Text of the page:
Every conceivable kind of silver cup has been used for drinking many different kinds of liquids, including alcohol, down the centuries. The Scandinavians manufactured silver tankards, silver cups, silver mugs as well as silver goblets as long ago as the 15th century. The English and Germans quickly followed suit, and the Americans were producing silver cups, mugs and goblets by the mid 17th century. Click here to see the antique sterling silver goblets displayed at Warners Antique Silver Dealers.
Early antique silver tankards and mugs were substantial pieces of silver, being wide and tapering outward at the top, and having a skirted base. 16thC examples were often decorated with scenes from nature such as flowers or animals. The handles were sometimes very elaborate, often being serpents or twisted vines. The thumb piece for tankards (a mug with a lid) often had cherub faces or lions heads in their design.
Long before tableware was common place, silver mugs and cups were often given as gifts, and the smallest ones for babies as christening gifts. An array of sterling silver christening mugs on our website can be seen by clicking here. In those days, as today, sterling silver was seen as a sign of wealth and good fortune.
More details about the magnificent antique silver Georgian tankard displayed above can be found by clicking here.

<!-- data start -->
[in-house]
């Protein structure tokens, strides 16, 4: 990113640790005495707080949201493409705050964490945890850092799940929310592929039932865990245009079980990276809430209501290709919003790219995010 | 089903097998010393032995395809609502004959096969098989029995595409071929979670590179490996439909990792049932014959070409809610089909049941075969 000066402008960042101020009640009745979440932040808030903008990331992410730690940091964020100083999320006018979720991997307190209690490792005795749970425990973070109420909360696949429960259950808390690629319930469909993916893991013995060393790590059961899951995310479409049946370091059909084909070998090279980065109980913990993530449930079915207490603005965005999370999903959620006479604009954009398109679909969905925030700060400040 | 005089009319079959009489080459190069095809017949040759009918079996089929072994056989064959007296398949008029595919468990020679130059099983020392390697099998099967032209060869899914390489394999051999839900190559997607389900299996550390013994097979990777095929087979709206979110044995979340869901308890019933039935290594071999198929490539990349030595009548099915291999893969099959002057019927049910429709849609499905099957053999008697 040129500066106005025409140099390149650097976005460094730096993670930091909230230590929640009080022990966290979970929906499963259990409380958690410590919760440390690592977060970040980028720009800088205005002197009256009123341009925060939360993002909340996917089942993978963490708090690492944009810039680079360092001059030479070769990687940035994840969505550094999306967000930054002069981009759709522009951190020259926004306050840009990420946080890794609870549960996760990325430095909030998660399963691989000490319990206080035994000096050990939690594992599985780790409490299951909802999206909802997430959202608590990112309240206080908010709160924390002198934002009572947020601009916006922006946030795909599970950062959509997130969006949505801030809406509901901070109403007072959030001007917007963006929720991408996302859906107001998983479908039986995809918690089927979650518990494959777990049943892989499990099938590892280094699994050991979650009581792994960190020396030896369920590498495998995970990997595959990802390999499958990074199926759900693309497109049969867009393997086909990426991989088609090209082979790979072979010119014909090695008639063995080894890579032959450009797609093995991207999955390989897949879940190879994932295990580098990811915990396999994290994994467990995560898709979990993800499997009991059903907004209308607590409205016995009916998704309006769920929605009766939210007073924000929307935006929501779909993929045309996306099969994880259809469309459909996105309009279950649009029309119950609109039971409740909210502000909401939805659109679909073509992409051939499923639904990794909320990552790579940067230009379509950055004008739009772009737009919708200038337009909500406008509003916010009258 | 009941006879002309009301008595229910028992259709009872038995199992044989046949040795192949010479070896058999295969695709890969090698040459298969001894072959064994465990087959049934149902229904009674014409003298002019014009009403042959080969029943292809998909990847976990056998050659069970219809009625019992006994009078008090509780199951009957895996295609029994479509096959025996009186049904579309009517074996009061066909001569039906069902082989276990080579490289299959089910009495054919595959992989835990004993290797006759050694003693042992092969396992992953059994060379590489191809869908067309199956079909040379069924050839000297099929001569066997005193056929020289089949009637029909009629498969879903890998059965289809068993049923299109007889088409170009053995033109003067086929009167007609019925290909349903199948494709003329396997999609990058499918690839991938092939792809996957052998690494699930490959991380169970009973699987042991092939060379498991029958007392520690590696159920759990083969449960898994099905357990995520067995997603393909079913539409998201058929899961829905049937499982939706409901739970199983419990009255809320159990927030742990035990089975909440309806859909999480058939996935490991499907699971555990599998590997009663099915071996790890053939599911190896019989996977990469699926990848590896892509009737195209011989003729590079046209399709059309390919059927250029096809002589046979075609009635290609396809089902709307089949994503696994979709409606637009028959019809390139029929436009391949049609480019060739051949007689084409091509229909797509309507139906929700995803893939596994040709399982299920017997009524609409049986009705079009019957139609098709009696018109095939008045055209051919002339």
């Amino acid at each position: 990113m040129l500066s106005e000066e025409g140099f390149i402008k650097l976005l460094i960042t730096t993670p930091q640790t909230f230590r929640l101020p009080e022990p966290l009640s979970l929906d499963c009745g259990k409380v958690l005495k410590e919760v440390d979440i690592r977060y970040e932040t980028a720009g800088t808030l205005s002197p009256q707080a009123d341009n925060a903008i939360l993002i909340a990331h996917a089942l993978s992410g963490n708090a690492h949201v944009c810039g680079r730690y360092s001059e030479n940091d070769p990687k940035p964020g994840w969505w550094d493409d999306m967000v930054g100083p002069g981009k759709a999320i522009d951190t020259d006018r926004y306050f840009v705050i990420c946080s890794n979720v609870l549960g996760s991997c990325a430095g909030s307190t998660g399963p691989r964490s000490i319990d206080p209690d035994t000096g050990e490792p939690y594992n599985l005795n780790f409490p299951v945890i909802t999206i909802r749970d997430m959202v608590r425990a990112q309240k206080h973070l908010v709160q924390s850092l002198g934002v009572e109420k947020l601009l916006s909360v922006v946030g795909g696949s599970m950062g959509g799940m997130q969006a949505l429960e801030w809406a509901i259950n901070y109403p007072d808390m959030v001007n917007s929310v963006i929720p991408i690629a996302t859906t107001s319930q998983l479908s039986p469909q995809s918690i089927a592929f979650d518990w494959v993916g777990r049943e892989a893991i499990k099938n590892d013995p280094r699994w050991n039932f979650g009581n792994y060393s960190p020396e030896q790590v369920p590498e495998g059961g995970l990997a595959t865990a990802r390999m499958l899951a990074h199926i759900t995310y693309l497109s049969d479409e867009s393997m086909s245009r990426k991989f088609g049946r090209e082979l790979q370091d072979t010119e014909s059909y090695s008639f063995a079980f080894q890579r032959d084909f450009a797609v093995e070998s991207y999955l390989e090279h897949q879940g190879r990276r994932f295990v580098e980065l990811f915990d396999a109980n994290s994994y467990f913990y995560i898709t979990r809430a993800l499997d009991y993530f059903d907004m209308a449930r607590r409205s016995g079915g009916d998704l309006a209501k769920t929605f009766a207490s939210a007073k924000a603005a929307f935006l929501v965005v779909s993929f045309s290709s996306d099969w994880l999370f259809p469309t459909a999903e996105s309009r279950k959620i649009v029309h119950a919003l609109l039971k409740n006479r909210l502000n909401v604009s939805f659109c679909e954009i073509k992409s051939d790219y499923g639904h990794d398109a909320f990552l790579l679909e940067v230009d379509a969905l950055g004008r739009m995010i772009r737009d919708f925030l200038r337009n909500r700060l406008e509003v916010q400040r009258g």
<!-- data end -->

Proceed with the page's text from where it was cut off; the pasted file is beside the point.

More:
We stock sterling silver for every special occasion, including Christenings, 21st birthdays and weddings.
Investors commonly look for alternatives in times of recession, especially when stock markets are erratic or not performing as well as they might. This may well be the reason why there has been increased interest in antique silver recently, as investors search for desirable, enduring items with exquisite designs, excellent craftsmanship and a higher intrinsic value. Everything from silver tankards, snuff boxes and candlesticks, to ornate antique silver goblets, teapots and baskets are reaching record sales. You will very likely pay around £95 to £150 for a Victorian silver cream jug but expect to pay almost £4,000 for a Paul Storr antique silver teapot dating back to the early 1800s.
Fans of the ITV1 series “Mr Selfridge” that dramatizes the history of one of the oldest, most famous department stores in London and the life of its founder Harry Gordon Selfridge, might wonder whether an equally entertaining series could be made about Charles Lewis Tiffany of Tiffany & Co renown.